The wolf's first reaction was to flee when he saw Buck. He was "suspicious and afraid; for Buck made three of him in weight, while his head barely reached Buck's shoulder". Buck, wanting only companionship, chased the wolf until he cornered the wild creature, who "whirled about...snarling and bristling, clipping his teeth together in a continuous and rapid succession of snaps". Buck did not attack, but instead "circled him about and hedged him in with friendly advances".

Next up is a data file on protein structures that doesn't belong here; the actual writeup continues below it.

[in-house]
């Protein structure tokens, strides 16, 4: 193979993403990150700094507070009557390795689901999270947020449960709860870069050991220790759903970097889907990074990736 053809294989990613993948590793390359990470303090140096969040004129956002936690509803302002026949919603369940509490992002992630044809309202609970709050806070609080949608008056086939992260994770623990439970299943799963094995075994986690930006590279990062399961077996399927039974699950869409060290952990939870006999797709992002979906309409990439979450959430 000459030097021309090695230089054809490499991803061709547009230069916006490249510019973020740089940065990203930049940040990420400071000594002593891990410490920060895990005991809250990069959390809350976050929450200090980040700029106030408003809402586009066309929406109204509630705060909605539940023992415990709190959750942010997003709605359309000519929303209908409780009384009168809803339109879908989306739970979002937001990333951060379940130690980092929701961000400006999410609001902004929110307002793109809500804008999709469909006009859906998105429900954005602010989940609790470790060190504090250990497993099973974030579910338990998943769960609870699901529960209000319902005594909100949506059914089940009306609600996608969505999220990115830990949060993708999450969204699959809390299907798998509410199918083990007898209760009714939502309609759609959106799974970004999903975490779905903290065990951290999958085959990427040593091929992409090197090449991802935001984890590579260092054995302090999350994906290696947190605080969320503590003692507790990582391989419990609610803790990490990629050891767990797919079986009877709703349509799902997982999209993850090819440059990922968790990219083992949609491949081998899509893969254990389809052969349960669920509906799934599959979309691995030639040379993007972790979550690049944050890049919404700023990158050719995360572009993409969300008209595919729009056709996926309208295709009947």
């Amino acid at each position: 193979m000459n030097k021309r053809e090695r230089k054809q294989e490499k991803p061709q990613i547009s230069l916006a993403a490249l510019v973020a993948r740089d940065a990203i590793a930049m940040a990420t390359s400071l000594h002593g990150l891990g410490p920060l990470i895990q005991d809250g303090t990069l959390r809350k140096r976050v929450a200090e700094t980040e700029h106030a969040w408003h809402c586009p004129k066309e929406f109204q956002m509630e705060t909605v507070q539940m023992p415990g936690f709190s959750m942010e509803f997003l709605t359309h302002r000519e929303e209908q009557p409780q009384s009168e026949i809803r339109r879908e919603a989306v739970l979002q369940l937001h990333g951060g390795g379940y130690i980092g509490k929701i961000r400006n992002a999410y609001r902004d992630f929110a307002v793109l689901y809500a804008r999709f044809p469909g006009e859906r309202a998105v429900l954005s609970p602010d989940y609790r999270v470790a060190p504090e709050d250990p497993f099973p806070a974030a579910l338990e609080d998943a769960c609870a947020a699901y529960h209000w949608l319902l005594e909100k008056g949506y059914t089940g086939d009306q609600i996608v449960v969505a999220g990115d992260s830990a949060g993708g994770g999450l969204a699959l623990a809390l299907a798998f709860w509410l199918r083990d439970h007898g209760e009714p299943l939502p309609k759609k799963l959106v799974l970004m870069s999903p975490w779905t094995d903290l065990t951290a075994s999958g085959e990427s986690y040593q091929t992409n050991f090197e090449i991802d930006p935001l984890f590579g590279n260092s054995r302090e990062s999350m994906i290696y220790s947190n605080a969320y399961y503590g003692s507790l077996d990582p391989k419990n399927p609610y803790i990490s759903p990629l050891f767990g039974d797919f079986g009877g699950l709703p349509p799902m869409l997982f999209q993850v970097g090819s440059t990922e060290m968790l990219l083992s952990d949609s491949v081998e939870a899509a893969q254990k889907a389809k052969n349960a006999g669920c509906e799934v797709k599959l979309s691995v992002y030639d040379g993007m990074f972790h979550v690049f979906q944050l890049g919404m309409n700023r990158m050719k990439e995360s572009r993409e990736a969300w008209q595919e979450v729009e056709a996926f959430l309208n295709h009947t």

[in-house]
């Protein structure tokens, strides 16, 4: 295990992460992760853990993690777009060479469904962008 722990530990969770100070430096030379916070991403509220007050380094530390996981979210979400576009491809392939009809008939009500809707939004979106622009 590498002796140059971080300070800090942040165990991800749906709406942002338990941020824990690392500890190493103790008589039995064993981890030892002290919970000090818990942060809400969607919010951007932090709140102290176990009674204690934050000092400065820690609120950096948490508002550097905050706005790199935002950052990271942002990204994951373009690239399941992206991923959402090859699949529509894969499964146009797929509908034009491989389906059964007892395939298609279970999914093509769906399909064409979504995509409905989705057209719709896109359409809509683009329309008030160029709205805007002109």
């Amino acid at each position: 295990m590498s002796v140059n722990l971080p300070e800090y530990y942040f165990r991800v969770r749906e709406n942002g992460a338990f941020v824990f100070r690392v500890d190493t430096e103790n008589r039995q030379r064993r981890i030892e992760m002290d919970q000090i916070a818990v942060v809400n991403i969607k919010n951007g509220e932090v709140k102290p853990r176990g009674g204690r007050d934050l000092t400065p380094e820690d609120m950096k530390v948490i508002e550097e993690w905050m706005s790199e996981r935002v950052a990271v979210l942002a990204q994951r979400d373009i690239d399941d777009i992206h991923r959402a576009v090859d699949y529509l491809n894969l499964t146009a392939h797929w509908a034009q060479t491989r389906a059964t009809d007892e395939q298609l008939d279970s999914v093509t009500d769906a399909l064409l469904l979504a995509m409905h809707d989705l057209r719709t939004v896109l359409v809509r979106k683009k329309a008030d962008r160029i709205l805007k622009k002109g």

This sequence was repeated several times, with the wolf alternately running away, being cornered, and running again. The wolf was "in poor condition, or Buck could not so easily have overtaken him" each time. Finally, seeing that Buck did not intend to harm him, the wolf sniffed noses with him, and the two played together for awhile. The wolf then took off, encouraging Buck to follow, and Buck, "wildly glad...(ran) by the side of his wood brother toward the place from where the call (of the wild) surely came". Even as he felt the call growing within him, however, Buck remembered John Thornton, and, torn, turned around and walked slowly back to the camp, leaving his brother behind (Chapter 7).